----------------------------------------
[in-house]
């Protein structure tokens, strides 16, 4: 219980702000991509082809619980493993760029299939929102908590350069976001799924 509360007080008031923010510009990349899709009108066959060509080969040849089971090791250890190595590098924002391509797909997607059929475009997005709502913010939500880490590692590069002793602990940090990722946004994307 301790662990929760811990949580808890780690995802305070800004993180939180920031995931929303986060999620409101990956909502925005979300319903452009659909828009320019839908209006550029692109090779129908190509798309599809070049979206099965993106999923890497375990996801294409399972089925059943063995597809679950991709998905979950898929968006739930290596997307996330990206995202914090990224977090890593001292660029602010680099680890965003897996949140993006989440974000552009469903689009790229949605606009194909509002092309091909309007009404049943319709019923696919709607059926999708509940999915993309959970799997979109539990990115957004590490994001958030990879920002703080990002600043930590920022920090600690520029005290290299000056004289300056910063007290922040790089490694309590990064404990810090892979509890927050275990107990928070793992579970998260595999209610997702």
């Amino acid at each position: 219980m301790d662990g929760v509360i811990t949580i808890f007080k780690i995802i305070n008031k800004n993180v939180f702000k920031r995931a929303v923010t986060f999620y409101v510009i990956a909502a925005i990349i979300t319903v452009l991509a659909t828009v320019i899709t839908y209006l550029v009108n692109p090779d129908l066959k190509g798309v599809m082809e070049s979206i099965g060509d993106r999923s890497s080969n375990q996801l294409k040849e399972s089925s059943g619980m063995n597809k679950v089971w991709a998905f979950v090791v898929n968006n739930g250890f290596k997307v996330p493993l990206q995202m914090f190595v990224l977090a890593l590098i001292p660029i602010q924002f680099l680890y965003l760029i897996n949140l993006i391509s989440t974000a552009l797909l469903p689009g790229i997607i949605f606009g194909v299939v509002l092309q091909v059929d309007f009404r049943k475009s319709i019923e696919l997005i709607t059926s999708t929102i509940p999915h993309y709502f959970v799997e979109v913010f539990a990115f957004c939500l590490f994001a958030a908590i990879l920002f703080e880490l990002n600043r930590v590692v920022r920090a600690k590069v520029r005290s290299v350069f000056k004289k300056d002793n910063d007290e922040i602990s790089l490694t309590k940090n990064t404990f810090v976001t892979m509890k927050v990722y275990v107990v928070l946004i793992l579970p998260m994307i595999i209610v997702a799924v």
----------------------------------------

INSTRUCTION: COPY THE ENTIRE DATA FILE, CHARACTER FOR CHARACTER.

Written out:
[in-house]
């Protein structure tokens, strides 16, 4: 219980702000991509082809619980493993760029299939929102908590350069976001799924 509360007080008031923010510009990349899709009108066959060509080969040849089971090791250890190595590098924002391509797909997607059929475009997005709502913010939500880490590692590069002793602990940090990722946004994307 301790662990929760811990949580808890780690995802305070800004993180939180920031995931929303986060999620409101990956909502925005979300319903452009659909828009320019839908209006550029692109090779129908190509798309599809070049979206099965993106999923890497375990996801294409399972089925059943063995597809679950991709998905979950898929968006739930290596997307996330990206995202914090990224977090890593001292660029602010680099680890965003897996949140993006989440974000552009469903689009790229949605606009194909509002092309091909309007009404049943319709019923696919709607059926999708509940999915993309959970799997979109539990990115957004590490994001958030990879920002703080990002600043930590920022920090600690520029005290290299000056004289300056910063007290922040790089490694309590990064404990810090892979509890927050275990107990928070793992579970998260595999209610997702």
């Amino acid at each position: 219980m301790d662990g929760v509360i811990t949580i808890f007080k780690i995802i305070n008031k800004n993180v939180f702000k920031r995931a929303v923010t986060f999620y409101v510009i990956a909502a925005i990349i979300t319903v452009l991509a659909t828009v320019i899709t839908y209006l550029v009108n692109p090779d129908l066959k190509g798309v599809m082809e070049s979206i099965g060509d993106r999923s890497s080969n375990q996801l294409k040849e399972s089925s059943g619980m063995n597809k679950v089971w991709a998905f979950v090791v898929n968006n739930g250890f290596k997307v996330p493993l990206q995202m914090f190595v990224l977090a890593l590098i001292p660029i602010q924002f680099l680890y965003l760029i897996n949140l993006i391509s989440t974000a552009l797909l469903p689009g790229i997607i949605f606009g194909v299939v509002l092309q091909v059929d309007f009404r049943k475009s319709i019923e696919l997005i709607t059926s999708t929102i509940p999915h993309y709502f959970v799997e979109v913010f539990a990115f957004c939500l590490f994001a958030a908590i990879l920002f703080e880490l990002n600043r930590v590692v920022r920090a600690k590069v520029r005290s290299v350069f000056k004289k300056d002793n910063d007290e922040i602990s790089l490694t309590k940090n990064t404990f810090v976001t892979m509890k927050v990722y275990v107990v928070l946004i793992l579970p998260m994307i595999i209610v997702a799924v």